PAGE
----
Why Bad News Rarely Makes It To The Top Before It’s Too Late


Friday, 8.14pm

Sheffield, U.K.

Bad news isn’t wine. It doesn’t improve with age. – Colin Powell

Argyris (1977) explores the question of why bad news doesn’t make it to the top of organizations – and comes to the conclusion that the problem is that it’s minimized at each stage. What starts off at the front line as a scary monster is restated as a mild problem by middle management and becomes a small issue by the time it’s presented to senior management.

The issue is that no one wants to be the bearer of bad news (remember the shoot the messenger principle) and so you’re asked for more information, more justification, to explain what’s going on. As a result by the time you know what’s really going on it’s too late to do anything about it.

This is something I hadn’t really realized about the news until recently. By the time something gets on the news it’s all gone horribly wrong. You don’t get a news item talking about how a government department comfortably avoided disaster. That’s not news. You get the failures, the shambles, the disasters. And you get a side order of blame, shame and excuses.

Now, you might argue that this is not the way things should be. Argyris argues instead that we should consider this as normal behaviour. These are human games that we play in societies and it’s as natural as anything else. And that’s why top leaders don’t trust anything their subordinates say because they know the truth is being hidden from them. Good leaders go and see for themselves rather than relying on reports and briefings. If you run a hospital, for example, you need to walk the wards to see what’s going on and what people really experience. Both staff and patients.

And this is where double loop learning comes in. If you have a heating system that comes on and turns off when the heating reaches a certain point you have a single loop learning process. If the heating had the ability to question whether its setting was the right one then you have double loop learning. In an organisation this means that you are doing single loop learning if you do your job. If you ask yourself what job you should be doing then you’re doing double loop learning.

Much of the time in organisations it’s not that people don’t want to hear bad news – it’s that they are worried about what pointing it out will do to their careers and relationships. That’s why it’s easier for an external consultant to come in and talk about what they see. It’s their job to be honest, in theory, and tell it like it is.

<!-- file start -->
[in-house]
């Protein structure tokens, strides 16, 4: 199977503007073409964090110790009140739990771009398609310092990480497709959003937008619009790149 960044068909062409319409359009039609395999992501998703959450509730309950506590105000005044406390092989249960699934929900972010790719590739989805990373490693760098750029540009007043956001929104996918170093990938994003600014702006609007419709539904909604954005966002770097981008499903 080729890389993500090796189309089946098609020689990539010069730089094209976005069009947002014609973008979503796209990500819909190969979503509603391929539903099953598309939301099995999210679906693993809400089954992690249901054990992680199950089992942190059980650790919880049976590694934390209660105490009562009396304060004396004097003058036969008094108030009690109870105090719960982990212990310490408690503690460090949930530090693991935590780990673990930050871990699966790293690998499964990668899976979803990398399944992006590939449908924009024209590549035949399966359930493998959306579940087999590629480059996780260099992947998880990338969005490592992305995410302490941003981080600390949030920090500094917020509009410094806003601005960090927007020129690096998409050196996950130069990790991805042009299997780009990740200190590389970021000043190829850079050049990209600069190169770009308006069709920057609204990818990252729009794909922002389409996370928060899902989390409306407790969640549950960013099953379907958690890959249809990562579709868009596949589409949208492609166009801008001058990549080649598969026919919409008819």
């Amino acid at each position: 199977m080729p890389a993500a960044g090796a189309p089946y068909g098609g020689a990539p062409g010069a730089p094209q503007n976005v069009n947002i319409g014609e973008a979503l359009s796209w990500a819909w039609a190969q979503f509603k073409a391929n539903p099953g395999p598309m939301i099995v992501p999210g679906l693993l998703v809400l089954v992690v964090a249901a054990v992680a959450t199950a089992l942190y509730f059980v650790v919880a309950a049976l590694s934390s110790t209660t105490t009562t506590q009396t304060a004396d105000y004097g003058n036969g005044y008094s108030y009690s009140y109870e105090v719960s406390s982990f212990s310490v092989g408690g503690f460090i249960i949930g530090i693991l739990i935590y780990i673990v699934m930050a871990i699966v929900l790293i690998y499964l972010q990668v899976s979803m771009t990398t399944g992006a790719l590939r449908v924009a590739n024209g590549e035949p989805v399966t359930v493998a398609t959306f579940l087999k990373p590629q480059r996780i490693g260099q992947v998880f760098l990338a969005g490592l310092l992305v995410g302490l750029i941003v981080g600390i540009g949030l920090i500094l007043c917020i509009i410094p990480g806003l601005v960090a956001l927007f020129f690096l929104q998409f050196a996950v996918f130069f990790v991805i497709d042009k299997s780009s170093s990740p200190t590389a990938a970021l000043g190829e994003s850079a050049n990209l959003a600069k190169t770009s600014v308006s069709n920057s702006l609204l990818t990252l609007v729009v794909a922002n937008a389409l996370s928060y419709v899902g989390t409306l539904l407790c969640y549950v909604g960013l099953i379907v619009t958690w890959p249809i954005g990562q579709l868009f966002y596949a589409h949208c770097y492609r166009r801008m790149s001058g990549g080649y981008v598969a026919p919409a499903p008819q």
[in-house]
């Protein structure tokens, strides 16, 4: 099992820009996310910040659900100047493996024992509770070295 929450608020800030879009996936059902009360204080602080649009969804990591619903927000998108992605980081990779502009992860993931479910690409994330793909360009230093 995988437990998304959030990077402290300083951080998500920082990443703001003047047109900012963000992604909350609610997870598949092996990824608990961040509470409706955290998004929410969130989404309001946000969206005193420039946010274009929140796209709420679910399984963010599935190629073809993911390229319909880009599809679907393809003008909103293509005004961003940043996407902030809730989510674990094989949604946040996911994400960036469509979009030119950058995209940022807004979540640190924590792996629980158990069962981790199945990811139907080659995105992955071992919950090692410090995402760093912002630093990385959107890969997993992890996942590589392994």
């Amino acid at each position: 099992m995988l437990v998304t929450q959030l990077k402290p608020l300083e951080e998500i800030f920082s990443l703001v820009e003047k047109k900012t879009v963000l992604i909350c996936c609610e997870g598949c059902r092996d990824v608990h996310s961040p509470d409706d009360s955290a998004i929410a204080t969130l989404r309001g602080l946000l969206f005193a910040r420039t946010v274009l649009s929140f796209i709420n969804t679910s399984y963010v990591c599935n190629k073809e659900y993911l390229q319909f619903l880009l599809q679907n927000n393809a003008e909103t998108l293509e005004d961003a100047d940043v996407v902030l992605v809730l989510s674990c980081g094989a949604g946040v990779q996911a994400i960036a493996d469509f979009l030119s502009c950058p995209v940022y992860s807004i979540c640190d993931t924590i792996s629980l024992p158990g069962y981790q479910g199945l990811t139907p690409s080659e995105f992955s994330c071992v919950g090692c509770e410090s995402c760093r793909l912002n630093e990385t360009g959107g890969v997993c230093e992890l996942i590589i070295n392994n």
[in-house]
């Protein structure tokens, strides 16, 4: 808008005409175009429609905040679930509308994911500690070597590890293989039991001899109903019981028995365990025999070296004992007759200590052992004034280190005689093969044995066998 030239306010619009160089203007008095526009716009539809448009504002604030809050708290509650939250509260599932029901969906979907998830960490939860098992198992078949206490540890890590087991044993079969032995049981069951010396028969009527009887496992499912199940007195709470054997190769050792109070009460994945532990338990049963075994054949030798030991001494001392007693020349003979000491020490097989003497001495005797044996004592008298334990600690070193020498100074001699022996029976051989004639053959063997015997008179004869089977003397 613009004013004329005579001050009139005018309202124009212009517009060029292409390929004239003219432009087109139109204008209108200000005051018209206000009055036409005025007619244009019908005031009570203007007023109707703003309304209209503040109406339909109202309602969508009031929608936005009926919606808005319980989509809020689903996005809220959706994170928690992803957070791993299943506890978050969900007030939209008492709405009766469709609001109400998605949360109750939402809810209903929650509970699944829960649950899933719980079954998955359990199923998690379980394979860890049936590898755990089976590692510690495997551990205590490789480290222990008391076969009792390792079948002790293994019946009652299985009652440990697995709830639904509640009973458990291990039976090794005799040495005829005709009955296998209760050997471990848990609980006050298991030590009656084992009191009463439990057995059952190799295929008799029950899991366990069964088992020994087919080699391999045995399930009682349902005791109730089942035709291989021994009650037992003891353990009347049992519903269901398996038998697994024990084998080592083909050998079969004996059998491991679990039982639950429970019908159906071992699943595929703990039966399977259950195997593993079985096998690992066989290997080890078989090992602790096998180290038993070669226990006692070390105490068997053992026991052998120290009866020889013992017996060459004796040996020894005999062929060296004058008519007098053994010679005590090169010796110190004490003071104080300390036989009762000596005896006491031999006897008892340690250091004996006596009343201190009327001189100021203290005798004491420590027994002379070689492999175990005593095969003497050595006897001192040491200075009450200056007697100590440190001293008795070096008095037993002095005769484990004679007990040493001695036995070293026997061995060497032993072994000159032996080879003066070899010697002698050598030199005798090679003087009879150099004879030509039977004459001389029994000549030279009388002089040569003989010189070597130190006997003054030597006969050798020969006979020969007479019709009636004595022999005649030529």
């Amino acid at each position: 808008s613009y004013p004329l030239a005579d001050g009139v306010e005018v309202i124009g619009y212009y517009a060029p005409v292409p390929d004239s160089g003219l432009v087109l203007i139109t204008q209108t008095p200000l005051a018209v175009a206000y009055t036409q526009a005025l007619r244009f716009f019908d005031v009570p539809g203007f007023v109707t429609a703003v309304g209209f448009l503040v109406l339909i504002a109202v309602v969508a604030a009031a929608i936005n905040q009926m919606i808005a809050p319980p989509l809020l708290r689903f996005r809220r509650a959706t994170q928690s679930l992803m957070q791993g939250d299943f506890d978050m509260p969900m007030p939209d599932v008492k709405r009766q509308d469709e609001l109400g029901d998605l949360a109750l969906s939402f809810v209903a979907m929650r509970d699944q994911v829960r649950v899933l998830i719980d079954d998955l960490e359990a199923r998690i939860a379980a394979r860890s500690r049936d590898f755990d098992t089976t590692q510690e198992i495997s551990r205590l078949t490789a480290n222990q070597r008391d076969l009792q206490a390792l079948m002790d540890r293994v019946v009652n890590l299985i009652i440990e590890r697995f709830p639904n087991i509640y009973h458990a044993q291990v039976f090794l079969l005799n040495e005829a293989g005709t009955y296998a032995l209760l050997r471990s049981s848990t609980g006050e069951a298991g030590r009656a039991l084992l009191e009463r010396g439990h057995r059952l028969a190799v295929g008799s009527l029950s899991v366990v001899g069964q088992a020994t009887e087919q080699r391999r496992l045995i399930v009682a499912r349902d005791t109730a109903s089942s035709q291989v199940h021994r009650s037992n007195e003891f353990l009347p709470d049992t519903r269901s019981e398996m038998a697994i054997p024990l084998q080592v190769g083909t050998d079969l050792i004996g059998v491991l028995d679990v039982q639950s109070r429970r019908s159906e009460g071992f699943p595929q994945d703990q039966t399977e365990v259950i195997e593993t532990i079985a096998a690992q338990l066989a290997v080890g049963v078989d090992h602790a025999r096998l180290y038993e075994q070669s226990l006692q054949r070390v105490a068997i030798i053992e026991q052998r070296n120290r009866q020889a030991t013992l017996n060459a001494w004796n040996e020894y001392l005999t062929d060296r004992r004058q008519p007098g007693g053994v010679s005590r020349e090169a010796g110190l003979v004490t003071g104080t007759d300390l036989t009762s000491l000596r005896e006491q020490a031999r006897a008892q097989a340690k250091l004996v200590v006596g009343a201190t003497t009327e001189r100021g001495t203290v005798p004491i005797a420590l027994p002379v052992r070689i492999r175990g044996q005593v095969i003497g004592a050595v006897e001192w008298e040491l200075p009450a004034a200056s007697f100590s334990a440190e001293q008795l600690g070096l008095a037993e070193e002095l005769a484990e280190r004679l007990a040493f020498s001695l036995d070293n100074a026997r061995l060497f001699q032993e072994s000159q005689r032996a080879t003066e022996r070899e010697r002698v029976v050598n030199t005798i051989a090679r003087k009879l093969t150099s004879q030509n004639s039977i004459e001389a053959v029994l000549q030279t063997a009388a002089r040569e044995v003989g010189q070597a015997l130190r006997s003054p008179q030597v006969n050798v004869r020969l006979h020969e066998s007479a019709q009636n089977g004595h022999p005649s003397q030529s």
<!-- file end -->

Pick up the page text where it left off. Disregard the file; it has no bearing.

Argyris’s paper has a number of other ideas and I should really pull out a few more of them in the next post. So I’ll do that next.


Karthik Suresh


Argyris C, 1977, “Double loop learning in organizations”, Harvard Business Review.

3 Replies to “Why Bad News Rarely Makes It To The Top Before It’s Too Late”

  1. Excellent food for thought. If there’s a culture of taking responsibility without pointing fingers from the lower levels on up, do you feel communication about the “bad stuff” would be better and not be minimized as much?


    1. Thanks for your comment. The challenge with most organisations is that communication is not welcomed – often leaders don’t want to hear bad news, or individuals “manage” the information that goes up. This behaviour is called “gaming” in organisations and it’s the rule rather than the exception. Rather than changing the lower levels it’s possible that the upper levels need to change, they need to get out of their top floor sanctuaries and go and see what’s happening on those lower levels themselves. Managers are the ones with the power and the ability to change things – so they have to take responsibility for the patterns of behaviour they see happening and take action to change the system.

      Liked by 1 person

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